November 26, 2017 - In 2050, the port of Rotterdam will still be a thriving centre of economic activity and employment. The main difference with today’s port is that this activity and this employment will be generated by industry and shipping sectors that release next to no emissions.
Re-using waste will be the most natural thing in the world. The port will be even safer and healthier thanks to digitisation and new technologies. And there will be an even stronger focus on the ‘human dimension’.
This, in a nutshell, is Remco Neumann’s vision of the future. And according to Neumann, the Port of Rotterdam Authority’s Corporate Social Responsibility programme manager, this future is closer than many people think.
“It’s difficult to make predictions – especially about the future.” Nevertheless, Neumann isn’t afraid to look some 30 years ahead with respect to sustainability. “It’s realistic to expect that industry and logistics will be virtually – or by that time, even entirely – zero-emission and silent. We presently recognise that growth in the industrial era has had a number of undesirable side effects. In 2050, there will be no more noise pollution or air pollution and no negative environmental impact. There’s a growing awareness that it is necessary, and indeed possible, to make this transition.”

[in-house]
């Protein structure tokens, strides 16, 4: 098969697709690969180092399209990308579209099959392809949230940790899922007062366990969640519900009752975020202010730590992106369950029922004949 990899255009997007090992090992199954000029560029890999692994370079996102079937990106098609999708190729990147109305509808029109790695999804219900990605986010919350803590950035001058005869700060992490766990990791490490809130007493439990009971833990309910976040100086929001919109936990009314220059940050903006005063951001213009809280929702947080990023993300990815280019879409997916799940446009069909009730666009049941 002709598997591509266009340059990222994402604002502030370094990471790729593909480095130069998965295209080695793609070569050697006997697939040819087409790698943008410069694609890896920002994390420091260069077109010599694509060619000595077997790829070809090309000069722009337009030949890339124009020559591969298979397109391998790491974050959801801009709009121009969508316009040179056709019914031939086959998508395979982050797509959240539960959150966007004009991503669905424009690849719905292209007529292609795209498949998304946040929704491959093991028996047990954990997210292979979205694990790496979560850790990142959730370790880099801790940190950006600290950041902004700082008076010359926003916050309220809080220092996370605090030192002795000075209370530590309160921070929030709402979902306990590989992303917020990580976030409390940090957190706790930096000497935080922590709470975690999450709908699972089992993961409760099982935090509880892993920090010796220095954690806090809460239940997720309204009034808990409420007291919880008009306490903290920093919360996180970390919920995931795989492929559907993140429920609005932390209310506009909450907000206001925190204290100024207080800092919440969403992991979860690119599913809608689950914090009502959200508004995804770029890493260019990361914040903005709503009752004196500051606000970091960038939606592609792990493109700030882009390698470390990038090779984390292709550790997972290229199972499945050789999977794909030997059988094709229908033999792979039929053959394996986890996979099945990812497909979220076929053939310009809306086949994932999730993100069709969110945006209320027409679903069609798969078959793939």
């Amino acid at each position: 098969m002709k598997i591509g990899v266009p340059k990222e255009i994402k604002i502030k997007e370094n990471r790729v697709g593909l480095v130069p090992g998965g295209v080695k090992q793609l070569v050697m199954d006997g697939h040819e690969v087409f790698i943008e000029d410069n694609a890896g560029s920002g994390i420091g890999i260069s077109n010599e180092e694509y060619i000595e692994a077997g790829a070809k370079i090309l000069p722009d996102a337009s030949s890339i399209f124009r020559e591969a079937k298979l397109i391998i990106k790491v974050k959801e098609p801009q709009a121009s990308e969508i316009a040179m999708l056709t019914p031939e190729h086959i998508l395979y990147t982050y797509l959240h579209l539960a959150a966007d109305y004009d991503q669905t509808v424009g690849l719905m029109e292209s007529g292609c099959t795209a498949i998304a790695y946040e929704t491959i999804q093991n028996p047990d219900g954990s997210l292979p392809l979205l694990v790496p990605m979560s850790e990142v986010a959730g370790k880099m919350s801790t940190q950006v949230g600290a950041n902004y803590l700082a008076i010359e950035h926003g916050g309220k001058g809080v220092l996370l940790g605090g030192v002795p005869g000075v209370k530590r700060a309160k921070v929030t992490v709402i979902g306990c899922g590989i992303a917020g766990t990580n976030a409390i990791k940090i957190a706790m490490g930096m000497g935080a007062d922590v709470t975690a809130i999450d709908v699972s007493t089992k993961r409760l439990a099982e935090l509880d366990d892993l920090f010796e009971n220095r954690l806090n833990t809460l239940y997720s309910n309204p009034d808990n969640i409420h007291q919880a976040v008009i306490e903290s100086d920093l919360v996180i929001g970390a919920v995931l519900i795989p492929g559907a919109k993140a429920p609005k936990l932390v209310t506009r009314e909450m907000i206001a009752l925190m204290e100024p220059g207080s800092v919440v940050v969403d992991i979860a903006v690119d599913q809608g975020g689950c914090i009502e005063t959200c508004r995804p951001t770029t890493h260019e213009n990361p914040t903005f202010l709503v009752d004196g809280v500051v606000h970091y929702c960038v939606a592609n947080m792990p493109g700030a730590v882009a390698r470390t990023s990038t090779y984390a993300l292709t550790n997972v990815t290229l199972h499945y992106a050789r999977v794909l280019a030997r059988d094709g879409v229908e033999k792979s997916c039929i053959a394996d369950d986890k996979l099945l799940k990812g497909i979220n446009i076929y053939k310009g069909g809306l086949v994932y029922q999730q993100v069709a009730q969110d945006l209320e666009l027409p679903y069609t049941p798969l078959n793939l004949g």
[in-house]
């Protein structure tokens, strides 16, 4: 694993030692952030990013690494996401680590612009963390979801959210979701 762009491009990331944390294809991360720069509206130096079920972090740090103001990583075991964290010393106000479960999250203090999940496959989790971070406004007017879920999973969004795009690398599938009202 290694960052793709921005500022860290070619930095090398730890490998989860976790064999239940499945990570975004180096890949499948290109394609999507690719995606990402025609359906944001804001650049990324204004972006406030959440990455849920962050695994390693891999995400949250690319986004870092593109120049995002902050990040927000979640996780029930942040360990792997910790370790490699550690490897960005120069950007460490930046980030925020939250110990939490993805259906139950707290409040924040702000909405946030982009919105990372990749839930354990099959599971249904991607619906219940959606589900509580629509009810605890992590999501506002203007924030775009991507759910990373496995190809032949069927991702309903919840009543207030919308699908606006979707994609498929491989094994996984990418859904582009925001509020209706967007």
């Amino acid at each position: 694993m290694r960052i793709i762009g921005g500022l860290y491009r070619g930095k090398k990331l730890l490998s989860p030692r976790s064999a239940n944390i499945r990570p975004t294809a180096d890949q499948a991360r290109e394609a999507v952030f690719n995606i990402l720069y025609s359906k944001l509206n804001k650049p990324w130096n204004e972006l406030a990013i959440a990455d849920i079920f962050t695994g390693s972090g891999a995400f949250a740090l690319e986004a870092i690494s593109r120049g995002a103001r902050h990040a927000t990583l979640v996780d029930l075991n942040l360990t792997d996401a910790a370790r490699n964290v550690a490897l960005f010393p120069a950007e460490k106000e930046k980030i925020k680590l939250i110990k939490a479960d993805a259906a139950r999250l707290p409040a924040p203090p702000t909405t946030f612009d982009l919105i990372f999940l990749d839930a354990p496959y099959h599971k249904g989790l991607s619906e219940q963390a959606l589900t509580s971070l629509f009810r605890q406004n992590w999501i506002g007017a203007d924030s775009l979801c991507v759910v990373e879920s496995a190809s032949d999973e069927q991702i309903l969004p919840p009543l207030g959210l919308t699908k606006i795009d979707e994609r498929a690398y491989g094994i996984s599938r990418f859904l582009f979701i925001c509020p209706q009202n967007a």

Neumann’s optimism isn’t based on current statistics, however. “Only 6 percent of our operations in the port and the Netherlands as a whole are powered by renewable energy. But this is set to increase exponentially.”
While the CSR manager is unable to predict exactly how this change will take shape, there’s no doubt in his mind that it will occur. “A lot is already possible in terms of technology. We already have fully-functional cars that run on hydrogen and solar power for example. Last year saw the first solar flight around the world. It’s now a matter of scaling things up. I’m optimistic about what technology can do for us. Just consider where we stood 30 years ago. We had only just started using PCs at home, there was no internet and cell phones were still pretty exotic. Compare that with the situation today… that’s what we should keep in mind when we’re looking ahead toward 2050.”
While technology creates all sorts of possibilities, it won’t be the actual driver for the dawning sustainable revolution.
Source: Marine Link
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